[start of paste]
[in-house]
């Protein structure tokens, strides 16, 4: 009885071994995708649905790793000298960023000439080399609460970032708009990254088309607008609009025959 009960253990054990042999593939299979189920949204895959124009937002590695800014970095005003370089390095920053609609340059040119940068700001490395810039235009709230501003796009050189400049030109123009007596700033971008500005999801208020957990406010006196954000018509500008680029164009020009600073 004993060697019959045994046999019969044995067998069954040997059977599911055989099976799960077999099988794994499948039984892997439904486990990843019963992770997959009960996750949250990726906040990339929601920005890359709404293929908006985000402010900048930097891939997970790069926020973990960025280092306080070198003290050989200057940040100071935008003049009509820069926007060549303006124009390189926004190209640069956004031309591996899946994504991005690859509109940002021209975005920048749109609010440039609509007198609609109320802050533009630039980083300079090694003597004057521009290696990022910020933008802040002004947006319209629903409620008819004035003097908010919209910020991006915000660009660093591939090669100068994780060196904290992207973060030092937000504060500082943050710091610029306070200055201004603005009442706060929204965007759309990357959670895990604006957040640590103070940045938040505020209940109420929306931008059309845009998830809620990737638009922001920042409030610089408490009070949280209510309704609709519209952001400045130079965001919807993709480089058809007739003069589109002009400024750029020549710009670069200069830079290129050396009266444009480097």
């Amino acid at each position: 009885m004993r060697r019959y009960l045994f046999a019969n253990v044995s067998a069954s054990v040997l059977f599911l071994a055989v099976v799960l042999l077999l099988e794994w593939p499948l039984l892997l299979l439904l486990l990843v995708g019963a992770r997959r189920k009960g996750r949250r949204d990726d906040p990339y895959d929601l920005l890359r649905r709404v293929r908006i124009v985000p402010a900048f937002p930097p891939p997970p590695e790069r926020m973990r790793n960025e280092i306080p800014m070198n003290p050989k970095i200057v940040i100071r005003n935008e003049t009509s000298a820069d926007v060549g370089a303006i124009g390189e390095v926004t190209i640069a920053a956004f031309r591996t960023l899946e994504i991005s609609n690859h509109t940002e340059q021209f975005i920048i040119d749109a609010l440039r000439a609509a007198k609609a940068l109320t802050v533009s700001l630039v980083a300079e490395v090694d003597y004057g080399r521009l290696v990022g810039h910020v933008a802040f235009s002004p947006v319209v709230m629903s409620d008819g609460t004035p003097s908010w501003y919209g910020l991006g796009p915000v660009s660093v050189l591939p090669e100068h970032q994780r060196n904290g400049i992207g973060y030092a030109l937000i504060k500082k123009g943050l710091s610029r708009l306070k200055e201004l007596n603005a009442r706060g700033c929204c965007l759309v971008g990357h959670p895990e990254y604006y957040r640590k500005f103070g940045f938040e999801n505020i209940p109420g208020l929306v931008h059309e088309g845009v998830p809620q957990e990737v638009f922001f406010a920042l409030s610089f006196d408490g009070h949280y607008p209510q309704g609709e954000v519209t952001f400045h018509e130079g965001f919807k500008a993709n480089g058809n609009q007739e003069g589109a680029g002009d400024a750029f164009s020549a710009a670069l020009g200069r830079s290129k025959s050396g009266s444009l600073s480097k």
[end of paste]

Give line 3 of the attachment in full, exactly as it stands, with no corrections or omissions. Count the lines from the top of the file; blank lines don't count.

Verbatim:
């Amino acid at each position: 009885m004993r060697r019959y009960l045994f046999a019969n253990v044995s067998a069954s054990v040997l059977f599911l071994a055989v099976v799960l042999l077999l099988e794994w593939p499948l039984l892997l299979l439904l486990l990843v995708g019963a992770r997959r189920k009960g996750r949250r949204d990726d906040p990339y895959d929601l920005l890359r649905r709404v293929r908006i124009v985000p402010a900048f937002p930097p891939p997970p590695e790069r926020m973990r790793n960025e280092i306080p800014m070198n003290p050989k970095i200057v940040i100071r005003n935008e003049t009509s000298a820069d926007v060549g370089a303006i124009g390189e390095v926004t190209i640069a920053a956004f031309r591996t960023l899946e994504i991005s609609n690859h509109t940002e340059q021209f975005i920048i040119d749109a609010l440039r000439a609509a007198k609609a940068l109320t802050v533009s700001l630039v980083a300079e490395v090694d003597y004057g080399r521009l290696v990022g810039h910020v933008a802040f235009s002004p947006v319209v709230m629903s409620d008819g609460t004035p003097s908010w501003y919209g910020l991006g796009p915000v660009s660093v050189l591939p090669e100068h970032q994780r060196n904290g400049i992207g973060y030092a030109l937000i504060k500082k123009g943050l710091s610029r708009l306070k200055e201004l007596n603005a009442r706060g700033c929204c965007l759309v971008g990357h959670p895990e990254y604006y957040r640590k500005f103070g940045f938040e999801n505020i209940p109420g208020l929306v931008h059309e088309g845009v998830p809620q957990e990737v638009f922001f406010a920042l409030s610089f006196d408490g009070h949280y607008p209510q309704g609709e954000v519209t952001f400045h018509e130079g965001f919807k500008a993709n480089g058809n609009q007739e003069g589109a680029g002009d400024a750029f164009s020549a710009a670069l020009g200069r830079s290129k025959s050396g009266s444009l600073s480097k």